The Maxwell Revolution
The Maxwell Revolution
Cricket has come a long way from when 250 was a winning score in 50 overs. But now 250 runs is being made in 20 -20 cricket also and 250 is no longer a secure total in ODI too. The modern day cricketers nowadays have the fearless attitude to play their shots from ball one. They are not afraid to take their chances early on. This attitude has led to some mammoth totals being made which seem to be impossible in reality.
What are the chances of seeing, even in a T20 game, a reverse sweep being played by a batsman to a ball pitched way outside the leg stump? While this shot is lucrative at the back end of the innings, how many batsmen would be audacious to play it if with 10-15 overs left in the innings? Glenn Maxwell is one such player who is rewriting the rules of batting in the shorter formats of the game. He is a player who has shown so many times that he can take the attack to the opposition from ball one and often he has played the reverse sweep on the first ball he faces.
His attacking style of cricket has been controversial as it does not allow you to be as consistent and your stats on paper look really bad. It has indeed worked for Maxwell quite a few times but has led to his downfall many times and he was dropped from the ODI too for his inconsistency. You can’t play high-risk, low percentage cricket and score big regularly. But returning to T20 cricket for Australia, he shut the critics with a terrific hundred.
Maxwell proved that cricket has been revolutionised completely when he made unbeaten 145 runs in 65 balls against Sri Lanka in a T20 match. Thanks to him, Australia was able to make the highest T20 score of 263. His innings comprised of shots all over the field whether it was down the ground or above the keeper’s head.
It was an amazing display of batting from the Aussies. It was definitely not easy for Maxwell to score this big. He was dropped from the ODI squad. There was lots of pressure on him to perform and more pressure was added when he was given the responsibility to open the batting. Moreover, it was his first game of the series in Sri Lanka and he lacked the experience of playing on Sri Lankan turning tracks unlike other players who had already played the tests and ODIs before the T2O series.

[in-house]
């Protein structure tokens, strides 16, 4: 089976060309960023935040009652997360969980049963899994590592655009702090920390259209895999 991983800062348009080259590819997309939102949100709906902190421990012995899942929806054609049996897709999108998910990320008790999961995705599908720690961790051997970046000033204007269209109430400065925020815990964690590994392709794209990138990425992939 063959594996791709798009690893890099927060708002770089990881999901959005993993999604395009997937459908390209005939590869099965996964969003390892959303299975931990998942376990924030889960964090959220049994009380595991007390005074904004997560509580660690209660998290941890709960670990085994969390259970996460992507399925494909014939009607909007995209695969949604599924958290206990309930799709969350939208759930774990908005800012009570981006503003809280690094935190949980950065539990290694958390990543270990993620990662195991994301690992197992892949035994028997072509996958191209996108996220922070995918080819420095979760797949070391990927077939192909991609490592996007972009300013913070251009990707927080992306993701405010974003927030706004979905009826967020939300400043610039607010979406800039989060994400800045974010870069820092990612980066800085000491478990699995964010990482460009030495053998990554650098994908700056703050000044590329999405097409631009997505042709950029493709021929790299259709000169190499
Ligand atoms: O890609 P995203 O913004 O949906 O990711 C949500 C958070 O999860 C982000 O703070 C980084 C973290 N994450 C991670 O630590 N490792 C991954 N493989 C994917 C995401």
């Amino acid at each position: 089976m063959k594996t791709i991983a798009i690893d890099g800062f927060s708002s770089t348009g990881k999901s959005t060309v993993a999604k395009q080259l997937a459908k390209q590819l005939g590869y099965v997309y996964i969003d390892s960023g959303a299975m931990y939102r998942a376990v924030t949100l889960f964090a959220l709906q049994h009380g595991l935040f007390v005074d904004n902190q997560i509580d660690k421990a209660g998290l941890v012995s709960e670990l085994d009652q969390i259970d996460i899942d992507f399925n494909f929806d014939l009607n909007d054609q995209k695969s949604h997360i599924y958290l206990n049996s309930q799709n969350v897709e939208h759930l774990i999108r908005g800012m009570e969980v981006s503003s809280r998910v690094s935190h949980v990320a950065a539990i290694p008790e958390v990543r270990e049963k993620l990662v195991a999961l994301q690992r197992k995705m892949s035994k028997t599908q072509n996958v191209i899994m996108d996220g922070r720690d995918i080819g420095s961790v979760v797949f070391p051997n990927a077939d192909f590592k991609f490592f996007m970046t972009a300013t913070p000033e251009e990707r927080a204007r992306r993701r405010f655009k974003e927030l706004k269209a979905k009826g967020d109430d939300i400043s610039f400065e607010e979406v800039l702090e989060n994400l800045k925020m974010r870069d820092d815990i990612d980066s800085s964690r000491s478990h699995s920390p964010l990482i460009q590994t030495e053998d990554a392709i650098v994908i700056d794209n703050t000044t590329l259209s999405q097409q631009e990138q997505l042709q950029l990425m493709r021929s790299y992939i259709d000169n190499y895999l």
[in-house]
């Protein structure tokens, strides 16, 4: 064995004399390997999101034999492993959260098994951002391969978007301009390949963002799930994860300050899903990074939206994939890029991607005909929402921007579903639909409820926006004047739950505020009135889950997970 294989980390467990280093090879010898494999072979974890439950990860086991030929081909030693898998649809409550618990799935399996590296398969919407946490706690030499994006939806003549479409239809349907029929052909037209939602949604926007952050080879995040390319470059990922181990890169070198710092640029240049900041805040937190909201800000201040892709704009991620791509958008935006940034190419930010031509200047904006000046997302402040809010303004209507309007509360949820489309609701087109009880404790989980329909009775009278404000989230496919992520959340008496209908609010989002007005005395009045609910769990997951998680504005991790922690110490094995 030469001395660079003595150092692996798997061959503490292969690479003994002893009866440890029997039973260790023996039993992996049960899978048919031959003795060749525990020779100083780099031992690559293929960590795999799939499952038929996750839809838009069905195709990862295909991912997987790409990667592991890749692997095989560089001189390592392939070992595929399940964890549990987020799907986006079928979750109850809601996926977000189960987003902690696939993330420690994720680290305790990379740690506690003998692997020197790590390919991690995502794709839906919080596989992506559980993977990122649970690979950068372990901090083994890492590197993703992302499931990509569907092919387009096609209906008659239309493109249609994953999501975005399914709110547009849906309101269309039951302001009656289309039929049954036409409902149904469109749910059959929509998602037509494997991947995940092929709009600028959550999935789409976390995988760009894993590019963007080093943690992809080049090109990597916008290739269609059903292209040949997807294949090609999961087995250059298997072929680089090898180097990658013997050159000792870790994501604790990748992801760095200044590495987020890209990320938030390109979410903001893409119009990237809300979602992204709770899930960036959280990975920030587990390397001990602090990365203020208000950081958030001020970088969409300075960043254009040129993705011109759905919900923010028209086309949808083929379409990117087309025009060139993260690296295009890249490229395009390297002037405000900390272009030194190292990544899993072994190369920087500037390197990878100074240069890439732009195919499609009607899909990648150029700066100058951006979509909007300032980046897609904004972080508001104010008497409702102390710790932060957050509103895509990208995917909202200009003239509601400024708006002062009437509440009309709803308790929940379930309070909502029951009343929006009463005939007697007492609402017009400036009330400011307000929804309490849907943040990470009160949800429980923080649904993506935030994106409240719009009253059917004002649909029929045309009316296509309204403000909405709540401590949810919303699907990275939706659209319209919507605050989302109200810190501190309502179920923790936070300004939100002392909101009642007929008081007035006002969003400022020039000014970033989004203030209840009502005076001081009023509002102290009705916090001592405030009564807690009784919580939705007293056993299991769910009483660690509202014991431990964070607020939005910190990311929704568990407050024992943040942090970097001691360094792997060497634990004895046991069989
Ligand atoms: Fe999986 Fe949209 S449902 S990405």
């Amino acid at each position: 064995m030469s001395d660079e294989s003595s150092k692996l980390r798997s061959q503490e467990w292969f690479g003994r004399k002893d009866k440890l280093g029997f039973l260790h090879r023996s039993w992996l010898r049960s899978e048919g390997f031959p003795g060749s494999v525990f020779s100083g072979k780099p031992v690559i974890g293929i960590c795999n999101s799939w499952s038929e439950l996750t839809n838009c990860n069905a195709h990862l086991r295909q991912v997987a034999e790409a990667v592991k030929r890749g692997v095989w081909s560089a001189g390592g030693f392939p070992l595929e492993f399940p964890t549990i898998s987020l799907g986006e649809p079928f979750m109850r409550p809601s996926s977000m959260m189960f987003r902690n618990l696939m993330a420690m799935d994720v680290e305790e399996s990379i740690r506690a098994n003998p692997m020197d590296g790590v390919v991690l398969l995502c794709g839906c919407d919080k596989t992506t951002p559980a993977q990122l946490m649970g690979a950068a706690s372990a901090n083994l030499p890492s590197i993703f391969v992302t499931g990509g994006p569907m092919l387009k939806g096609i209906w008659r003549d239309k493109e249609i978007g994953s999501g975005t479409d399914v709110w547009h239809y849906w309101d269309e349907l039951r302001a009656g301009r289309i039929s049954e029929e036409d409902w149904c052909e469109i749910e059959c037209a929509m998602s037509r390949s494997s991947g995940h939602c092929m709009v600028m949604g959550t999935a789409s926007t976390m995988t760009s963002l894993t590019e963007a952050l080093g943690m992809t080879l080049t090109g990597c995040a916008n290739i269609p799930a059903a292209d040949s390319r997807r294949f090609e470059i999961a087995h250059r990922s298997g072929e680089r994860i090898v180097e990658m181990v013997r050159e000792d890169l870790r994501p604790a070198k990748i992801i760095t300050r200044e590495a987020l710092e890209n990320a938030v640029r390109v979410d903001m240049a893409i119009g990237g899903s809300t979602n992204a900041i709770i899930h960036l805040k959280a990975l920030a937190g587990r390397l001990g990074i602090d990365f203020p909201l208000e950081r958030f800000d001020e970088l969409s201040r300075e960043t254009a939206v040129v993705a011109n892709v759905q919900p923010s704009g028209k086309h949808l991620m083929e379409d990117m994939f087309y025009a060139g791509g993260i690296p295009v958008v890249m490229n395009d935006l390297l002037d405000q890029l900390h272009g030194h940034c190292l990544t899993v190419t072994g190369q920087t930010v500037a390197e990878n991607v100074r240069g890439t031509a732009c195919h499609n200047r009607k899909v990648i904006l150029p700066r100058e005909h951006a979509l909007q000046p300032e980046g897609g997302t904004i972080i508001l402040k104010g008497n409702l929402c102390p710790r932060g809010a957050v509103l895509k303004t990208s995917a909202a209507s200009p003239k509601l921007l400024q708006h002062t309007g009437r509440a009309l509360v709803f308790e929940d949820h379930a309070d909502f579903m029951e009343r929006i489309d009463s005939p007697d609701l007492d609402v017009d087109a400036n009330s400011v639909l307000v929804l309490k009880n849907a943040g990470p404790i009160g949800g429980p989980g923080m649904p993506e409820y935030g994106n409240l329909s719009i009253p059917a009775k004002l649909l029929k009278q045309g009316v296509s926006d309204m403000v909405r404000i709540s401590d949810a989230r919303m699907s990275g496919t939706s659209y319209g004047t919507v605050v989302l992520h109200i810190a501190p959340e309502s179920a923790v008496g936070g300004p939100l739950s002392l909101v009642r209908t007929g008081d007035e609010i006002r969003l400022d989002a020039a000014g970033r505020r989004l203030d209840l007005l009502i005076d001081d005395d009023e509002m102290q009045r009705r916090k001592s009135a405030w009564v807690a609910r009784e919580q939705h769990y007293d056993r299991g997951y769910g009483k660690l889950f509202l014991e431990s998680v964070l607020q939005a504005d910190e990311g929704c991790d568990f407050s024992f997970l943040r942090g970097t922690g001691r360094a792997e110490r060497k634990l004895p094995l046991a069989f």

But beating all these odds, he went out there and played his natural game. Many a times when we not play our natural game, we often get out quickly. I will give my example itself. I am more of a player who likes to get his eye in, settle down and then play some shots. This is my natural game. But when I don’t play my natural game, I fail most of the times. Same is with Maxwell. If you tell him to settle down and then play his shots, he will definitely get out while he is settling down as he has never played that kind of cricket. Many young batsmen should look up to Maxwell for his attitude. It takes a lot of courage to play your natural game every time even if you are being criticised for it.
I would like to conclude of Maxwell that he is a gifted player with quick hands and amazing insight of the game. I would like him to continue playing cricket his way has only those players succeed who play Cricket their way being indifferent to what other people think or say about their way of playing. Chanderpaul has been a living example of the line playing cricket your way because of his unorthodox batting stance.
This mammoth score again raised some questions about the imbalance between bat and ball. First only the big bats give the batsmen an edge over the bowlers but flat pitches like these, make cricket a batsman’s game completely. But you should salute the bowlers for their big hearts. The bowl their best no matter they go for 7-8 runs an over in every match. Some competitive pitches can indeed spice up the game and lead to more fan following for cricket. Such pitches can lead to good contests between bat and ball and can lead to exciting matches.